These chemicals can have a dire effect on your hormones and hormone production. This is bad news for your metabolism as these chemicals can cause obesity by disrupting normal lipid metabolism12 and in some cases interfering with your appetite regulation13. EDCs can also cause insulin resistance14 and disrupt the normal working of your thyroid, impact negatively on your fertility, and in some cases can even cause cancer.

These synthetic chemicals are classed as:

  • Brominated flame retardants (BFRs) used on furniture and furnishings, clothing and electronics.
  • Polychlorinated biphenyls (PCBs), similar to BFRs, these are now banned from production, but this doesn’t magically remove them from your home environment in older house.
  • Pesticides.

These chemicals often collect in the dust of your home — this is how you inhale them.

4. Dust

Speaking of dust, the dust particles in your home often contain several types of toxins and allergens which can be detrimental to your health.

While there’s no such thing as a dust allergy, your allergic reaction may be caused by one of the following:

  • Dust mites — The microscopic organisms thrive in a humid atmosphere, and feed on dust. The mites’ feces are easily inhaled, and cause inflammatory of the nasal passages and lungs, and can worsen symptoms of asthma15. Dust mites feed on human dead skin cells and mold. Reading this article may have you reaching for the vacuum — but be wary. Often vacuuming with a standard cleaner can disperse more dust mite droppings into the air, worsening your symptoms.
  • Pet dander — While much focus is put on the allergic reaction caused by close contact with a domestic dog or cat, dander can live on as part of the dust in your home. When moving into a new place it’s always worth asking if any pets have occupied the space previously.
  • Cockroach debris — Dust can contain cockroach feces and shed body parts which in turn contain allergens. These allergens can again create a low level allergy.

5. Mold and mildew

Mold releases spores as part of its life cycle. The spores can also lie dormant for years in dust, only to be activated by a humid and wet environment caused by a leaky pipe or hole in your roof. A certain amount of mold is natural and normal16, it’s only when a large colony forms in your house that it becomes an issue.

Mold spores in the air are bad news for your health as they can trigger a respiratory allergic reaction17 or, if you have the HLA gene’s susceptible haplotype genetic mutation, provoke Chronic Inflammatory Response Syndrome18.Even if you’re genetically fine, continued exposure can sensitize you to react to future mold exposure. Mold sickness and sensitivity can cause headaches, brain fog, and poor mental performance.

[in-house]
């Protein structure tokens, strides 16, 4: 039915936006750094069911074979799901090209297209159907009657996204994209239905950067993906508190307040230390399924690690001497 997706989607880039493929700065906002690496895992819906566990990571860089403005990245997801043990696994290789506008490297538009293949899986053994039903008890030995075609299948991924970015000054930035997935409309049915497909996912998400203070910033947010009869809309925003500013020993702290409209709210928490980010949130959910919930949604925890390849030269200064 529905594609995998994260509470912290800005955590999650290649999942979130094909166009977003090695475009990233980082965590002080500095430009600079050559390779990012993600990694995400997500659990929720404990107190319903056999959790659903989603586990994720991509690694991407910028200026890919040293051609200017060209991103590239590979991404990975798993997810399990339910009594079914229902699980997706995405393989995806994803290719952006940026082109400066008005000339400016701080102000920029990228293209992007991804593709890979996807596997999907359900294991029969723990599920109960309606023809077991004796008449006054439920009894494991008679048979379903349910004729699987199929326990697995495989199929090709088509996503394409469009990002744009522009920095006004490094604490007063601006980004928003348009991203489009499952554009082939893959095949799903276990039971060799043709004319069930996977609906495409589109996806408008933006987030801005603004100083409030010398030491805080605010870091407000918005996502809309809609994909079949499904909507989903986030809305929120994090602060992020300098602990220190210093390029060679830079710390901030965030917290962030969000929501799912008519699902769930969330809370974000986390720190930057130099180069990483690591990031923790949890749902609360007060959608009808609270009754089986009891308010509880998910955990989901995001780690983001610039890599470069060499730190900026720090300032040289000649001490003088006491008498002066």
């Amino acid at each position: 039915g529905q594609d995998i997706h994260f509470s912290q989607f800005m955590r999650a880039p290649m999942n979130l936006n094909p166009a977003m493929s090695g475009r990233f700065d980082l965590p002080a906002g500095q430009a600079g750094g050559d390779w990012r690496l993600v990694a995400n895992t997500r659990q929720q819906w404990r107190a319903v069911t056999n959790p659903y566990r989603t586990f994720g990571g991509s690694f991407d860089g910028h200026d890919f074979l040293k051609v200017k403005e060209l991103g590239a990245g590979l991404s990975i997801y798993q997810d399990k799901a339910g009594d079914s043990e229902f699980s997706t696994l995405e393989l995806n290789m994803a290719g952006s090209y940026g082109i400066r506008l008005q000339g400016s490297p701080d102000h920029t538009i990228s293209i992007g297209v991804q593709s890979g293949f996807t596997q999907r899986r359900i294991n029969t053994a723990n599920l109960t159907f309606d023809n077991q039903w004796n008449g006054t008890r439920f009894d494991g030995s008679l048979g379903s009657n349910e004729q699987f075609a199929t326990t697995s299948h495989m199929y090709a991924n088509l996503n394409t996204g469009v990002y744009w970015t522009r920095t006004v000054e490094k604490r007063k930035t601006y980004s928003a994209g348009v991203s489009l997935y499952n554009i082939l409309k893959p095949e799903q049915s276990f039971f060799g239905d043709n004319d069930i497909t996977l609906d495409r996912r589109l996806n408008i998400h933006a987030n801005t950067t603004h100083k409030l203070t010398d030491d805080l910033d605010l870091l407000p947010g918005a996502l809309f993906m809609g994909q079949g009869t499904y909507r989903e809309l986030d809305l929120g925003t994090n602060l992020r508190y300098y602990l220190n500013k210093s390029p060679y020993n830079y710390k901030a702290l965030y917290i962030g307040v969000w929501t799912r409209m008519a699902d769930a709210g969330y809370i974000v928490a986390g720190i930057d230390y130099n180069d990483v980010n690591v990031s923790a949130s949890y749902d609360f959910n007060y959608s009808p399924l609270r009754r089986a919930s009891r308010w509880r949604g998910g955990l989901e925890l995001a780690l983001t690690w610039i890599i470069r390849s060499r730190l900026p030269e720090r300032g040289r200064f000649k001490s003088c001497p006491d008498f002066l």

Mold can be found in many places in your home — and it’s not always visible to the naked eye.

Mold eats the sugar and starches cellulose found on:

  • Common building materials19
  • Wood and paper
  • Natural fibers

Mold also emits VOCs, contributing to the toxicity of your indoor air!


There are numerous actions you can take to improve the air quality in your home, and continue your biohacking journey.

Here are 3 crucial steps you can take today:

  • Invest in a certified HEPA filter vacuum cleaner. A HEPA filter vacuum cleaner drives the air through a fiberglass mesh, filtering out mold spores, pet dander, dust mite waste products, and other pollutants on a microscopic scale.
  • Get an air purifier. A good quality air purifier uses fans to push the air through several filters, removing bacteria, dust, pollen and mold spores, before circulating the air back into the room.
  • Start treating your space with Homebiotic. Accepting that mold is a natural organism, and that bleach often does more harm than good when fighting a mold colony, we’ve perfected a natural way to keep mold in check. Much in the same way you take probiotics to aid your gut microbiome, by spraying Homebiotic around your home, you can introduce friendly harmless bacteria to fight and consume the mold. Keeping both the mold and your mold sickness symptoms in check!

Start protecting your home today, and get 5% off your next order!

Start protecting your home today, and get 5% off your next order!


1. https://www.ncbi.nlm.nih.gov/pmc/articles/PMC2443227/
2. https://www.ncbi.nlm.nih.gov/pubmed/27264000
3. https://www.ncbi.nlm.nih.gov/pmc/articles/PMC4214967/
4. https://www.epa.gov/indoor-air-quality-iaq/carbon-monoxides-impact-indoor-air-quality
5. https://www.ncbi.nlm.nih.gov/pubmed/28449666
6. https://www.ncbi.nlm.nih.gov/pubmed/25399826
7. https://www.ncbi.nlm.nih.gov/pubmed/15031958
8. https://www.ncbi.nlm.nih.gov/pubmed/23614725
9. https://www.epa.gov/indoor-air-quality-iaq/nitrogen-dioxides-impact-indoor-air-quality
10. https://www.ncbi.nlm.nih.gov/pubmed/28001376
11. https://www.ncbi.nlm.nih.gov/pubmed/27925021
12. https://www.ncbi.nlm.nih.gov/pubmed/28205155
13. https://www.ncbi.nlm.nih.gov/pmc/articles/PMC5359373
14. https://www.ncbi.nlm.nih.gov/pubmed/22082482
15. https://www.ncbi.nlm.nih.gov/pubmed/7464922
16. https://pubs.ext.vt.edu/content/dam/pubs_ext_vt_edu/2901/2901-7019/2901-7019_pdf.pdf
17. https://www.ncbi.nlm.nih.gov/pmc/articles/PMC4397360/
18. https://www.hoffmancentre.com/wp-content/uploads/2016/12/Chronic_Inflammatory_Response_Syndrome.pdf
19. https://www.ncbi.nlm.nih.gov/pubmed/16499151